support our troops us soldier traces servicePHOTO: Army Sgt. 1st Class Jose Flores leads the rifle team from the Army Reserve’s 99th Regional Support Command during the Memorial Day commemoration at the Intrepid Sea, Air and Space Museum in New York, May 27, 2013. JOINT BASE MCGUIRE-DIX-LAKEHURST, N.J., Oct. 14, 2014 – Army Sgt. 1st Class Jose Flores locked his rifle’s bolt to the rear, placed the butt of the weapon firmly against his shoulder, took aim and fired over the bow of an aircraft carrier in New York Harbor. Volunteering to go the extra mile in his military career is something Flores credits to his background as a Hispanic-American and combat-arms soldier. U.S. Army photo by Staff Sgt. Shawn Morris It was Memorial Day at the Intrepid Sea, Air and Space Museum in Manhattan, and Flores and his fellow honor guard soldiers were firing the first volley of blank rounds in a 21-gun salute to their fallen brethren. Going the extra mile This wasn’t the first time Flores -- a native of Nicaragua and a 16-year Army veteran -- participated in such a ceremony.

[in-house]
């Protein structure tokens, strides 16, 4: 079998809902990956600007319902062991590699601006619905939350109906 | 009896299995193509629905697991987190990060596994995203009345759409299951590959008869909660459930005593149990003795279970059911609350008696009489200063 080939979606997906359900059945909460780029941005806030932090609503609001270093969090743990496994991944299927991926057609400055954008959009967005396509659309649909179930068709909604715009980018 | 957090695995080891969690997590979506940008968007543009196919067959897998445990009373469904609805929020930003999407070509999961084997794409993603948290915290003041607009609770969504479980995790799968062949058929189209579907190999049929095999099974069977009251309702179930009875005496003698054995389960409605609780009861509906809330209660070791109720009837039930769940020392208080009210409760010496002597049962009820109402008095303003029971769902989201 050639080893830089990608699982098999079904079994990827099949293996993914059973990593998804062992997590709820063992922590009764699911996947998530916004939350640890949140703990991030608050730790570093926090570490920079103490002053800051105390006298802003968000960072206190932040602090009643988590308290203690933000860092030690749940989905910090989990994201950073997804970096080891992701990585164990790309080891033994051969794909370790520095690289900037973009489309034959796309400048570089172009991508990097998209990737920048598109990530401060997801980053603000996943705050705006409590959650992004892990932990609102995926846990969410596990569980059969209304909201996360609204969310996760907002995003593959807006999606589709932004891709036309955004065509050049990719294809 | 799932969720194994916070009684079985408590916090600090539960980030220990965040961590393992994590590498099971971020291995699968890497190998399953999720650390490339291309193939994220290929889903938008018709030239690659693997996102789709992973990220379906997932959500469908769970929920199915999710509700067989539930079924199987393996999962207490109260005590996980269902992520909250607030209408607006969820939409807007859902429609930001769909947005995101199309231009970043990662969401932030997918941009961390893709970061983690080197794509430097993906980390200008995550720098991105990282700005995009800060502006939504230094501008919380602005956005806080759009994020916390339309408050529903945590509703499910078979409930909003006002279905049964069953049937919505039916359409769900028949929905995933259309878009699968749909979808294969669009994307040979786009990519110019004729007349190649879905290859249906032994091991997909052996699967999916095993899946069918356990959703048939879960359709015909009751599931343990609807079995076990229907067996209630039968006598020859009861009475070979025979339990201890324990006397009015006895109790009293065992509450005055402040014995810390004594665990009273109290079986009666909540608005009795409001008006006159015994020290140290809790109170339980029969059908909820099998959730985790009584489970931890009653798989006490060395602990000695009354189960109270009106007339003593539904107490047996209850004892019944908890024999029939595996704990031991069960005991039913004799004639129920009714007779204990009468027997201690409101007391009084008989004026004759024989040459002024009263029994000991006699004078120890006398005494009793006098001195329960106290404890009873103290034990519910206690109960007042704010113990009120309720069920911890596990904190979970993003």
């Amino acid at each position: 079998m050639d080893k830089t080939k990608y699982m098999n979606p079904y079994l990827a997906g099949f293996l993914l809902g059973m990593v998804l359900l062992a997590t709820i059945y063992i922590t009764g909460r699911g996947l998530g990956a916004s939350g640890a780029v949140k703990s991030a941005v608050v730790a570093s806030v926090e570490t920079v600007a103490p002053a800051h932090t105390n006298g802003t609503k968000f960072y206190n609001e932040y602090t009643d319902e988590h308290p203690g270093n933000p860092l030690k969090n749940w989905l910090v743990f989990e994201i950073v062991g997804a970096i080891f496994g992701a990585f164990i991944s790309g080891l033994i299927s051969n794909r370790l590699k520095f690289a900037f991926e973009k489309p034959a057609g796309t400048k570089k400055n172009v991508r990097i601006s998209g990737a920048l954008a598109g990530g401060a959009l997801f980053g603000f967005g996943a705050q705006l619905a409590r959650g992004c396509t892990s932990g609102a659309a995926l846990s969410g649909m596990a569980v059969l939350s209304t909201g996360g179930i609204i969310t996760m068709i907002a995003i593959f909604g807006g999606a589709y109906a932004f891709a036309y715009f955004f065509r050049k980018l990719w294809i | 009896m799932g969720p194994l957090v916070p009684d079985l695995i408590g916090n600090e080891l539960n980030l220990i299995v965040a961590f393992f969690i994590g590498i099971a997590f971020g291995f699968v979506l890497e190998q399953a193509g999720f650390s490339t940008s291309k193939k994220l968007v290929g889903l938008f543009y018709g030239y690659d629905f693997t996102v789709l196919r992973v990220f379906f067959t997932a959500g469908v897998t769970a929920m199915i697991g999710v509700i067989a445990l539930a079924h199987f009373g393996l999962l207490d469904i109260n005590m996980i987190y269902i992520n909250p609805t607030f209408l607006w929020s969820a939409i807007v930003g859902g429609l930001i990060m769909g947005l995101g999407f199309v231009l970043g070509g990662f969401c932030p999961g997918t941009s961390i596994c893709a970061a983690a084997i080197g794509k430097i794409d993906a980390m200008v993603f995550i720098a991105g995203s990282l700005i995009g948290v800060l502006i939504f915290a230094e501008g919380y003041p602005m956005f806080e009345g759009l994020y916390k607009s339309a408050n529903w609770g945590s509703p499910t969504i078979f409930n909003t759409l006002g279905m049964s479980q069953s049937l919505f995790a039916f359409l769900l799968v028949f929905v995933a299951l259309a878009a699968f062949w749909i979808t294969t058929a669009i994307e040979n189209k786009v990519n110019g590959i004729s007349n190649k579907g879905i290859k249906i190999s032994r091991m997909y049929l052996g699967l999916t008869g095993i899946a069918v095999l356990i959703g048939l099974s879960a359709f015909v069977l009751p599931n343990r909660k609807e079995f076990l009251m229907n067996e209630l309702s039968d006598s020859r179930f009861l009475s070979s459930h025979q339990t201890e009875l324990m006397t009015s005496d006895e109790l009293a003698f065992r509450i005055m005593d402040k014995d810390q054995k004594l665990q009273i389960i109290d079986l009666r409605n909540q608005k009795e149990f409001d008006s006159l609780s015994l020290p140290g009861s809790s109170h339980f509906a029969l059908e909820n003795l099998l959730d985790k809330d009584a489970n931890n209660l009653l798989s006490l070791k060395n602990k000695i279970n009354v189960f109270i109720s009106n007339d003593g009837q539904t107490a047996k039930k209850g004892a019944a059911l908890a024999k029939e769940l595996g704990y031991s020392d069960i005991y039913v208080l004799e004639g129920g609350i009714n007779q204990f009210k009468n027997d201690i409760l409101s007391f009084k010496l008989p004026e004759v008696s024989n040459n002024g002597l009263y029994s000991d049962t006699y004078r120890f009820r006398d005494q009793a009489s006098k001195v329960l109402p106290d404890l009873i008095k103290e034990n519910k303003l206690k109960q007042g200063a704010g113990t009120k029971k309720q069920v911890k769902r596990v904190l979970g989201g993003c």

Volunteering to go that extra mile is something he credits to his background as a Hispanic-American and as a combat-arms soldier. “With a Spanish upbringing, especially if you’re coming from another country, you’ve got to be able to go above and beyond, such as learning the culture, learning the language,” said Flores, who came to the United States when he was 4 years old. “Once you do that, you also have to remember your roots.” Each year from Sept. 15 to Oct. 15, National Hispanic Heritage Month celebrates the histories, cultures and contributions of American citizens with ancestors from Spain, Mexico, the Caribbean and Central and South America. The theme of this year’s observance is, “Hispanics: A Legacy of History, a Present of Action and a Future of Success.” Striving to do better “‘You must try to be better’ is drilled down in our culture,” Flores said, recounting a bit of his own history. “Growing up, they always tried to push you, push you, push you to try to be better.